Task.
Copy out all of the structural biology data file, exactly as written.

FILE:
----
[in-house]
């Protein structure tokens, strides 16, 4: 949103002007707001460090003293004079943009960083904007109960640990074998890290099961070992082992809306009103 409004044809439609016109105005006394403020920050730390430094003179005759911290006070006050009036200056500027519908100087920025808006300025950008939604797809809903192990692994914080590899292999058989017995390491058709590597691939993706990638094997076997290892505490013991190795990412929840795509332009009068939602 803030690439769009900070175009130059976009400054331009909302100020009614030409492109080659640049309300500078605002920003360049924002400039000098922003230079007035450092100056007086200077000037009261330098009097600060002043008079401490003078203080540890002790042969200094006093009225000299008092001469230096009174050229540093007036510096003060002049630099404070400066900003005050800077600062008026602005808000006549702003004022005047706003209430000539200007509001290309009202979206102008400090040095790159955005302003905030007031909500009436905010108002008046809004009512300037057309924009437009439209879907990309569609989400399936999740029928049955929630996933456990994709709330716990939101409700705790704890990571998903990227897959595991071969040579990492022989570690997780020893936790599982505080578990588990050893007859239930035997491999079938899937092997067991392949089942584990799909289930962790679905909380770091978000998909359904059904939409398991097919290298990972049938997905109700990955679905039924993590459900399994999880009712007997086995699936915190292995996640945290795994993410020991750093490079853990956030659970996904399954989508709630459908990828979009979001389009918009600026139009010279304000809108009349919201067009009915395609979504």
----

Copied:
[in-house]
């Protein structure tokens, strides 16, 4: 949103002007707001460090003293004079943009960083904007109960640990074998890290099961070992082992809306009103 409004044809439609016109105005006394403020920050730390430094003179005759911290006070006050009036200056500027519908100087920025808006300025950008939604797809809903192990692994914080590899292999058989017995390491058709590597691939993706990638094997076997290892505490013991190795990412929840795509332009009068939602 803030690439769009900070175009130059976009400054331009909302100020009614030409492109080659640049309300500078605002920003360049924002400039000098922003230079007035450092100056007086200077000037009261330098009097600060002043008079401490003078203080540890002790042969200094006093009225000299008092001469230096009174050229540093007036510096003060002049630099404070400066900003005050800077600062008026602005808000006549702003004022005047706003209430000539200007509001290309009202979206102008400090040095790159955005302003905030007031909500009436905010108002008046809004009512300037057309924009437009439209879907990309569609989400399936999740029928049955929630996933456990994709709330716990939101409700705790704890990571998903990227897959595991071969040579990492022989570690997780020893936790599982505080578990588990050893007859239930035997491999079938899937092997067991392949089942584990799909289930962790679905909380770091978000998909359904059904939409398991097919290298990972049938997905109700990955679905039924993590459900399994999880009712007997086995699936915190292995996640945290795994993410020991750093490079853990956030659970996904399954989508709630459908990828979009979001389009918009600026139009010279304000809108009349919201067009009915395609979504």